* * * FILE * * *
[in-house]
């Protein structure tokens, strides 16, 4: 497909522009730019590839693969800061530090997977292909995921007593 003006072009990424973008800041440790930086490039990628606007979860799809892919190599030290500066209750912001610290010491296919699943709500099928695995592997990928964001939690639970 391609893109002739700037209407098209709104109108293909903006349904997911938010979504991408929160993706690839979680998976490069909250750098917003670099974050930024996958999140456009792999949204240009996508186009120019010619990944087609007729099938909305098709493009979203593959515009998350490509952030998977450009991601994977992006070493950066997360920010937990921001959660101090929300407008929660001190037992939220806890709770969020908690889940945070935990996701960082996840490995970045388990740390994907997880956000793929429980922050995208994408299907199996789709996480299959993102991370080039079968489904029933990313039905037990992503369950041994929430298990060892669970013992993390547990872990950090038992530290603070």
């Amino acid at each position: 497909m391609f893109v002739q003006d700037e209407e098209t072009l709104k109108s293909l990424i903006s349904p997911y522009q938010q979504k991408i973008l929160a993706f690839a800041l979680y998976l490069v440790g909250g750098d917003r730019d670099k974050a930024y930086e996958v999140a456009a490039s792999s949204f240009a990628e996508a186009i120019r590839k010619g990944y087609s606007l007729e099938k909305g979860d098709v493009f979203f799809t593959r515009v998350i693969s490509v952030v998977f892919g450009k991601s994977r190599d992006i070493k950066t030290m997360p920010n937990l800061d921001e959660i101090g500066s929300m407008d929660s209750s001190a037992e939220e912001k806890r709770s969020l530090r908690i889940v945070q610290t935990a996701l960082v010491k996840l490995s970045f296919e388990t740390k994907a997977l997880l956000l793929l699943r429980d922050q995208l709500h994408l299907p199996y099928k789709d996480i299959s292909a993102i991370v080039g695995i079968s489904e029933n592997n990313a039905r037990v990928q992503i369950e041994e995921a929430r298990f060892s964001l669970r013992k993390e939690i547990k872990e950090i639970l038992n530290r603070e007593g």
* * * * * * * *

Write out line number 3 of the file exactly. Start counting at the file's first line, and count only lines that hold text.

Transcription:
């Amino acid at each position: 497909m391609f893109v002739q003006d700037e209407e098209t072009l709104k109108s293909l990424i903006s349904p997911y522009q938010q979504k991408i973008l929160a993706f690839a800041l979680y998976l490069v440790g909250g750098d917003r730019d670099k974050a930024y930086e996958v999140a456009a490039s792999s949204f240009a990628e996508a186009i120019r590839k010619g990944y087609s606007l007729e099938k909305g979860d098709v493009f979203f799809t593959r515009v998350i693969s490509v952030v998977f892919g450009k991601s994977r190599d992006i070493k950066t030290m997360p920010n937990l800061d921001e959660i101090g500066s929300m407008d929660s209750s001190a037992e939220e912001k806890r709770s969020l530090r908690i889940v945070q610290t935990a996701l960082v010491k996840l490995s970045f296919e388990t740390k994907a997977l997880l956000l793929l699943r429980d922050q995208l709500h994408l299907p199996y099928k789709d996480i299959s292909a993102i991370v080039g695995i079968s489904e029933n592997n990313a039905r037990v990928q992503i369950e041994e995921a929430r298990f060892s964001l669970r013992k993390e939690i547990k872990e950090i639970l038992n530290r603070e007593g």